“Yes, it is true: we are socialists pigs reared in the USSR before the fall of the Berlin Wall and will conquer the world through our ninjitsu-styled Koizumi Yen bills. Later, we’ll meet with Goldfinger and Dr. No to find ways to kill that son of a bitch named James Bond. Right now, we are secretly flying to our lunar base so we can nuke the entire world with our missiles — no, scratch that — socialist missiles made in China! Ninjas are symbols of socialism, indeed; you obviously didn’t even have to time to read what we were on Wikipedia, you fucking paranoid conspiracy theorist. Go kill yourself; I will gladly assist you if you need help.”

Since she said she is a ‘socialist pig’, I’ll take her word on it. And since ninjas aren’t technically assassins (they’re socialists), I can piss her off anytime I want.

The best diplomacy is violence

When negotiations fail, Kill Me Baby argues, “We should have fought them in the first place.”

Both Sonja and Agiri refuse to back down. If they think they can fight, they will fight despite the peacefulness of the setting. Sonja is more than willing to shut Yasuna up by committing acts of violence towards the poor little girl; Agiri ignores conventions and attacks enemies when they are not ready. Their style is akin to guerilla-styled warfare: when someone knocks on the door, let a gun answer.

This warmongering tactic has been utilized in many successful wars, that is in the Advance Wars franchise.

When a player plays Bean Island against the computer in any of the Advance Wars games, the first thing to do is not to waste a turn building APCs or whatnot; you have to build three infantry units. Then, depending on your style and Commanding Officer, you bring in some more infantries, scouts, and mechs. Get some rocket units and station them at the city beside the mountain. If you do this right, the computer should be in the midst of taking control of cities when you are prepared to do some quick jabs at them. Since the computer’s units are too few, they cannot double-task and therefore will easily succumb to your forces.

You have to be overtly aggressive and never drop that level or you will lose; giving the computer one tiny bit of space will allow it to take control of the game. Use this strategy well and I believe you will succeed.

This war strategy is brought to you by the JC Staff anime, Kill Me Baby.

“What Doesn’t Kill You Makes You Stronger”

In the song, philosopher Kelly Clarkson repeats the Nietzscheian mantra to tell us a simple fact: if you survive through your obstacles, you will become stronger in any sense of the word.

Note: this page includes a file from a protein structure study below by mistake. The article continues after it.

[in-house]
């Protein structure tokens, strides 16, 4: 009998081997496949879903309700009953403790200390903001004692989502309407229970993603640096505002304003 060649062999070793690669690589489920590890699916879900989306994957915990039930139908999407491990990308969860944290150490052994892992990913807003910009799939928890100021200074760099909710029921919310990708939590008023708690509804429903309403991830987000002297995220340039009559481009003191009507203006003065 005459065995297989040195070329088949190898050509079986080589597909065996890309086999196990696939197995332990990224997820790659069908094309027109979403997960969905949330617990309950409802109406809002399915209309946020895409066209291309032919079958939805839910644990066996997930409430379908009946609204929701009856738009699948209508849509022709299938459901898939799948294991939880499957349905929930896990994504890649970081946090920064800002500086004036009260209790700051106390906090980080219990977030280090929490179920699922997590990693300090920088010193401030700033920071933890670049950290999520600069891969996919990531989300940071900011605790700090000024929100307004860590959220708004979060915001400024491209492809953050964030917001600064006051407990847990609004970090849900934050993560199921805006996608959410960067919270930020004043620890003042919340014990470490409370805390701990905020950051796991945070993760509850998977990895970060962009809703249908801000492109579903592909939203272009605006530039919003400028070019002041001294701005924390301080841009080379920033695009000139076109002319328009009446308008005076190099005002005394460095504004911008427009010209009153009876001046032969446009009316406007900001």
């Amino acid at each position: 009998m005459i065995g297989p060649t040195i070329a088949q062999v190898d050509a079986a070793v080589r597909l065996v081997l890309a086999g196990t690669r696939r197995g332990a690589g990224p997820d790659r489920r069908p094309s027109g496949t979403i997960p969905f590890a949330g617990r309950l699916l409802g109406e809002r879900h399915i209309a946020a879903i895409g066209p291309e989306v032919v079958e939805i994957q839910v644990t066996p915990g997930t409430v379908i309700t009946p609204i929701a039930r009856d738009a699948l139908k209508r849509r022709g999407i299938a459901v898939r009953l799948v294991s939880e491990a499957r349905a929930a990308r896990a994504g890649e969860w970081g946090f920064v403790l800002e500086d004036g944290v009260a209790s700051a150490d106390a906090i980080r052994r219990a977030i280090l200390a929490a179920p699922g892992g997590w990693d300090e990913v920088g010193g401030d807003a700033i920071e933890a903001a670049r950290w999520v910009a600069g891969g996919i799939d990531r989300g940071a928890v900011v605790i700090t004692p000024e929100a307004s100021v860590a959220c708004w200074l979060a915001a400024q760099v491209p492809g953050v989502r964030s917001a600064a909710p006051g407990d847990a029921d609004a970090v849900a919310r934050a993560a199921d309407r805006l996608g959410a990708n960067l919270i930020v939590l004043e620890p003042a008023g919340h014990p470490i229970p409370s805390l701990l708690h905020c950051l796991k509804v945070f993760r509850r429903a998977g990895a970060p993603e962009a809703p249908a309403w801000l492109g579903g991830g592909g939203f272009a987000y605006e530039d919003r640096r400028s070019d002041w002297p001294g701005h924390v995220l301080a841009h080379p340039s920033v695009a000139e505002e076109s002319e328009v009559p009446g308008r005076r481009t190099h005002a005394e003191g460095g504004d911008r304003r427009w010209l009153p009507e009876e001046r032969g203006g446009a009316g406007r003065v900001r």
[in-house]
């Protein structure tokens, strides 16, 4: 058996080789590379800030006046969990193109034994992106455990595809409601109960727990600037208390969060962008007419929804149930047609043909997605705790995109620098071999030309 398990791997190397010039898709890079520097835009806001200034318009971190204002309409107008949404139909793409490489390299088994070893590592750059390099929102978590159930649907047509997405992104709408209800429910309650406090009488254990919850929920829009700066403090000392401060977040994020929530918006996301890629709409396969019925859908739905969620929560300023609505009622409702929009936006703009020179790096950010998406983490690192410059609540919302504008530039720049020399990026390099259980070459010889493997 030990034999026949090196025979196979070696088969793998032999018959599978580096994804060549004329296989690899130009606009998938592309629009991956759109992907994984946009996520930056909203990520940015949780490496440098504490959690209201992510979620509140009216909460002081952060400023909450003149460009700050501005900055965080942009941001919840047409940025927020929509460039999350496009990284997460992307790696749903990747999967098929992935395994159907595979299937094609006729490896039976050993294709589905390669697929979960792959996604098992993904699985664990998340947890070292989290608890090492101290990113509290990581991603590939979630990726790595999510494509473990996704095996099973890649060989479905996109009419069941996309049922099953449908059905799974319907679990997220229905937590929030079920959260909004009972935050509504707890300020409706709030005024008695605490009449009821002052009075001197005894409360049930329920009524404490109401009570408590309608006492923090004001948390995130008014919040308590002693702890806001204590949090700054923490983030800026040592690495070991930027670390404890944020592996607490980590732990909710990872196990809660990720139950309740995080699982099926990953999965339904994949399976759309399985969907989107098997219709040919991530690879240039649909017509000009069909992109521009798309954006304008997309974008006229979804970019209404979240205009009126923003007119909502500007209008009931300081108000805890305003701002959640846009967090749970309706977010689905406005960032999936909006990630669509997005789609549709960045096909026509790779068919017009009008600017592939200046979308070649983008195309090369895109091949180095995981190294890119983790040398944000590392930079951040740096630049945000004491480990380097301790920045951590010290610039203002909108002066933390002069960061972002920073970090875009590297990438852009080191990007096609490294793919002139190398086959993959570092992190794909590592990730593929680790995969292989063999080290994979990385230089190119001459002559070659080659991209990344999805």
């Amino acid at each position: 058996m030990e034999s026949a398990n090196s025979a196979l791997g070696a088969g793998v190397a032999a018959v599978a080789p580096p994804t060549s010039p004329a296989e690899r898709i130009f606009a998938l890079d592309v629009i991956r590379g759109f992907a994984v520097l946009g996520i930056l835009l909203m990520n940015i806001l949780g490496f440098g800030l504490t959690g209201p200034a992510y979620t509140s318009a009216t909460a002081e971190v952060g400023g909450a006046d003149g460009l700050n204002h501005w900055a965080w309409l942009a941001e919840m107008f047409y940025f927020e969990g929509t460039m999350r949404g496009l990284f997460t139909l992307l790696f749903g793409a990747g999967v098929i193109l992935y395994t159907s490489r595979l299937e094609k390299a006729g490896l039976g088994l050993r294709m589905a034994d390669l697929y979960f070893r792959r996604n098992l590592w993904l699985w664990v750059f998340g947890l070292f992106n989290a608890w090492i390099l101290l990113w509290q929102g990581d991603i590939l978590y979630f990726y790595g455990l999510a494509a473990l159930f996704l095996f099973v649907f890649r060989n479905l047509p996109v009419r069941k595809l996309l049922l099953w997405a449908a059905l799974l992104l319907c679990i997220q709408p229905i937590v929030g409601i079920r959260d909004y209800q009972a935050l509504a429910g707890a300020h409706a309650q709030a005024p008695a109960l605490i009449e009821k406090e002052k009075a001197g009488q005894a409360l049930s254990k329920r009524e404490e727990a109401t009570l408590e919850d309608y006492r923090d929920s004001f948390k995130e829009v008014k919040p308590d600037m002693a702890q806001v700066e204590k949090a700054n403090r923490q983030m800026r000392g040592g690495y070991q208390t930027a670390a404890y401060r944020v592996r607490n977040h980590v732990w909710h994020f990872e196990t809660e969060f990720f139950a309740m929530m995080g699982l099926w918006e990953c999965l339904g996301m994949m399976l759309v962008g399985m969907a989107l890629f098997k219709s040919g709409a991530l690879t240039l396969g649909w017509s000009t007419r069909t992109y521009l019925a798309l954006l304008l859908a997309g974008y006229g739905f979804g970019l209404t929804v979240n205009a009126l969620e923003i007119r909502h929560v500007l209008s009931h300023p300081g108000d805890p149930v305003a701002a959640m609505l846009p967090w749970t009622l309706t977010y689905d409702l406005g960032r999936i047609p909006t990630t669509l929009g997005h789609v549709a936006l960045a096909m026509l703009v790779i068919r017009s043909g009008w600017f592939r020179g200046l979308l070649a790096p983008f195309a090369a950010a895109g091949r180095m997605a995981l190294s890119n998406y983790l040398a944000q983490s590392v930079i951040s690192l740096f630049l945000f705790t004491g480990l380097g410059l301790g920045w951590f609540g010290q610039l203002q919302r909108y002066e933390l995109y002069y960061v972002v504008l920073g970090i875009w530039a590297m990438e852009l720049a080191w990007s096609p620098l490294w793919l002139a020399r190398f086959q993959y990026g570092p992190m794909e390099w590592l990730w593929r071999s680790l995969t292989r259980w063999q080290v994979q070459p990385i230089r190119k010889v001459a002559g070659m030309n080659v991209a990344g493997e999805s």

We see character development in Yasuna; her character never dies and recovers almost immediately. This is, in fact, what some writers call: “godly character development.”

Suppose Nietzsche’s claim that Gott ist tot, or ‘God is dead’, is a calling for someone superior to take over — a leader of some sort to lead us into supremacy: Kill Me Baby suggests Yasuna will take control of the world alongside her companions, Sonja and Agiri. It seems plausible: Kill Me Baby is after all deep and philosophical enough to forecast a future. The writers at JC Staff and the mangaka have been known to be fans of philosophy.

I can envision the world turning chaotic after Yasuna has conquered the world. More people will serve under Sonja and Agiri. Anyone who opposes them will surely die as Yasuna has seen death’s face more times than anyone can count.

You, the reader, should immediately serve under the House of Oribe. I suggest contacting us as soon as possible before it is too late; I am currently their wakagashira. We have contacted socialist pigs, including those pesky ninjas in the lunar base, to aim our made-in-China missiles towards Earth. We promise your patronization will be worth it.

But for now, Yasuna still needs to grow; the world hasn’t accepted our beliefs yet. So instead, we shall sing. Bring in the choir; bring in the 90s jazz band; and most importantly, bring in our messiah: Oribe Yasuna!

She shall help us achieve world peace in this godforsaken world. Is everybody ready? Together then, my friends: let us sing!

Young girl, like a cruel angel’s thesis,
Live up to be a legend…

These blog posts made me a philosopher:

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About Kastel

My panache feels very hard.

3 responses to “The Philosophy of Kill Me Baby”

  1. skyhack says :

    Next – “Excel Saga, a Study in Existentialism”